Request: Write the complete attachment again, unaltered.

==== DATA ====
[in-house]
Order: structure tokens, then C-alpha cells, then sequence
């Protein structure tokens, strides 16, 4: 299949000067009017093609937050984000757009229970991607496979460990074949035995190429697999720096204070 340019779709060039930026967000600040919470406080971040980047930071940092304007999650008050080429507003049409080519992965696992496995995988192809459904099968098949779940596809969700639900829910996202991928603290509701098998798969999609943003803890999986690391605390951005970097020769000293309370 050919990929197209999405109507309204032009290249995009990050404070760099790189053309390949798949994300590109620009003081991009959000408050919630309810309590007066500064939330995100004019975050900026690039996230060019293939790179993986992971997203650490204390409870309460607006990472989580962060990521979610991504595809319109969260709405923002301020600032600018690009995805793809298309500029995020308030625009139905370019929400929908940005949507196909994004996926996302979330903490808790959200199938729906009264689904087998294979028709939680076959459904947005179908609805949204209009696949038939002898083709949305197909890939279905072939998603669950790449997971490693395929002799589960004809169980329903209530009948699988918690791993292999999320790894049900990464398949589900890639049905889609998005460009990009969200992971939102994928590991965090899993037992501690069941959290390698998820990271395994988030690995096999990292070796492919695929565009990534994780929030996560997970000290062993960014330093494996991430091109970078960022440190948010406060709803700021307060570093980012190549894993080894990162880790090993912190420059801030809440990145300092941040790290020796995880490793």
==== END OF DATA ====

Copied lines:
[in-house]
Order: structure tokens, then C-alpha cells, then sequence
């Protein structure tokens, strides 16, 4: 299949000067009017093609937050984000757009229970991607496979460990074949035995190429697999720096204070 340019779709060039930026967000600040919470406080971040980047930071940092304007999650008050080429507003049409080519992965696992496995995988192809459904099968098949779940596809969700639900829910996202991928603290509701098998798969999609943003803890999986690391605390951005970097020769000293309370 050919990929197209999405109507309204032009290249995009990050404070760099790189053309390949798949994300590109620009003081991009959000408050919630309810309590007066500064939330995100004019975050900026690039996230060019293939790179993986992971997203650490204390409870309460607006990472989580962060990521979610991504595809319109969260709405923002301020600032600018690009995805793809298309500029995020308030625009139905370019929400929908940005949507196909994004996926996302979330903490808790959200199938729906009264689904087998294979028709939680076959459904947005179908609805949204209009696949038939002898083709949305197909890939279905072939998603669950790449997971490693395929002799589960004809169980329903209530009948699988918690791993292999999320790894049900990464398949589900890639049905889609998005460009990009969200992971939102994928590991965090899993037992501690069941959290390698998820990271395994988030690995096999990292070796492919695929565009990534994780929030996560997970000290062993960014330093494996991430091109970078960022440190948010406060709803700021307060570093980012190549894993080894990162880790090993912190420059801030809440990145300092941040790290020796995880490793």